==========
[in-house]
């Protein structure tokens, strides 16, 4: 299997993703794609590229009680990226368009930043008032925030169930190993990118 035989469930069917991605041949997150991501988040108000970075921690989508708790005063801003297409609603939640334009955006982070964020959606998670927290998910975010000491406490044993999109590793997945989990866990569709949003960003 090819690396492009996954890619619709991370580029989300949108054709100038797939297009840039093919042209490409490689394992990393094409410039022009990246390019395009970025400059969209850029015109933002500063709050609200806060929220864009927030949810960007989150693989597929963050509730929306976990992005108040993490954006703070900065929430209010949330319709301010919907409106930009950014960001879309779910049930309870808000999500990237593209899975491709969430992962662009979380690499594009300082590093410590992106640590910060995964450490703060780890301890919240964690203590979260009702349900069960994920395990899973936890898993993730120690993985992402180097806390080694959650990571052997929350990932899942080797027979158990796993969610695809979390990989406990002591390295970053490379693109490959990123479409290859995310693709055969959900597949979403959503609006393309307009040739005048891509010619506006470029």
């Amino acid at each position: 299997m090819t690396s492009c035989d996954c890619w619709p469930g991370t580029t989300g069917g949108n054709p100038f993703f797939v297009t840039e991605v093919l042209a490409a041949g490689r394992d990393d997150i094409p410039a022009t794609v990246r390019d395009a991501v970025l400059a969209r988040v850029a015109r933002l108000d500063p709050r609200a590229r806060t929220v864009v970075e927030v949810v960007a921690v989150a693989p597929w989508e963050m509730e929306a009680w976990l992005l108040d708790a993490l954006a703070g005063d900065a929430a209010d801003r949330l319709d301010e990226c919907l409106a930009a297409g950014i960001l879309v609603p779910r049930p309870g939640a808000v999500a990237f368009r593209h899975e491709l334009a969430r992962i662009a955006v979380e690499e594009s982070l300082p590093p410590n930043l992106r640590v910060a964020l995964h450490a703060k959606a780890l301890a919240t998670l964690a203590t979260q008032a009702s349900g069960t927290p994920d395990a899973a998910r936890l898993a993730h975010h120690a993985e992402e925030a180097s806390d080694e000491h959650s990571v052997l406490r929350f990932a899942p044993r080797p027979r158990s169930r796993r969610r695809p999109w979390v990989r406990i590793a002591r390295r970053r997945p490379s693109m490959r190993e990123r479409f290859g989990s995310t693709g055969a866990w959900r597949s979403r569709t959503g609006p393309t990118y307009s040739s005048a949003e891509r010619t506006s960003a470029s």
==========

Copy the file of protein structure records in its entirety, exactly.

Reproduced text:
[in-house]
């Protein structure tokens, strides 16, 4: 299997993703794609590229009680990226368009930043008032925030169930190993990118 035989469930069917991605041949997150991501988040108000970075921690989508708790005063801003297409609603939640334009955006982070964020959606998670927290998910975010000491406490044993999109590793997945989990866990569709949003960003 090819690396492009996954890619619709991370580029989300949108054709100038797939297009840039093919042209490409490689394992990393094409410039022009990246390019395009970025400059969209850029015109933002500063709050609200806060929220864009927030949810960007989150693989597929963050509730929306976990992005108040993490954006703070900065929430209010949330319709301010919907409106930009950014960001879309779910049930309870808000999500990237593209899975491709969430992962662009979380690499594009300082590093410590992106640590910060995964450490703060780890301890919240964690203590979260009702349900069960994920395990899973936890898993993730120690993985992402180097806390080694959650990571052997929350990932899942080797027979158990796993969610695809979390990989406990002591390295970053490379693109490959990123479409290859995310693709055969959900597949979403959503609006393309307009040739005048891509010619506006470029």
């Amino acid at each position: 299997m090819t690396s492009c035989d996954c890619w619709p469930g991370t580029t989300g069917g949108n054709p100038f993703f797939v297009t840039e991605v093919l042209a490409a041949g490689r394992d990393d997150i094409p410039a022009t794609v990246r390019d395009a991501v970025l400059a969209r988040v850029a015109r933002l108000d500063p709050r609200a590229r806060t929220v864009v970075e927030v949810v960007a921690v989150a693989p597929w989508e963050m509730e929306a009680w976990l992005l108040d708790a993490l954006a703070g005063d900065a929430a209010d801003r949330l319709d301010e990226c919907l409106a930009a297409g950014i960001l879309v609603p779910r049930p309870g939640a808000v999500a990237f368009r593209h899975e491709l334009a969430r992962i662009a955006v979380e690499e594009s982070l300082p590093p410590n930043l992106r640590v910060a964020l995964h450490a703060k959606a780890l301890a919240t998670l964690a203590t979260q008032a009702s349900g069960t927290p994920d395990a899973a998910r936890l898993a993730h975010h120690a993985e992402e925030a180097s806390d080694e000491h959650s990571v052997l406490r929350f990932a899942p044993r080797p027979r158990s169930r796993r969610r695809p999109w979390v990989r406990i590793a002591r390295r970053r997945p490379s693109m490959r190993e990123r479409f290859g989990s995310t693709g055969a866990w959900r597949s979403r569709t959503g609006p393309t990118y307009s040739s005048a949003e891509r010619t506006s960003a470029s």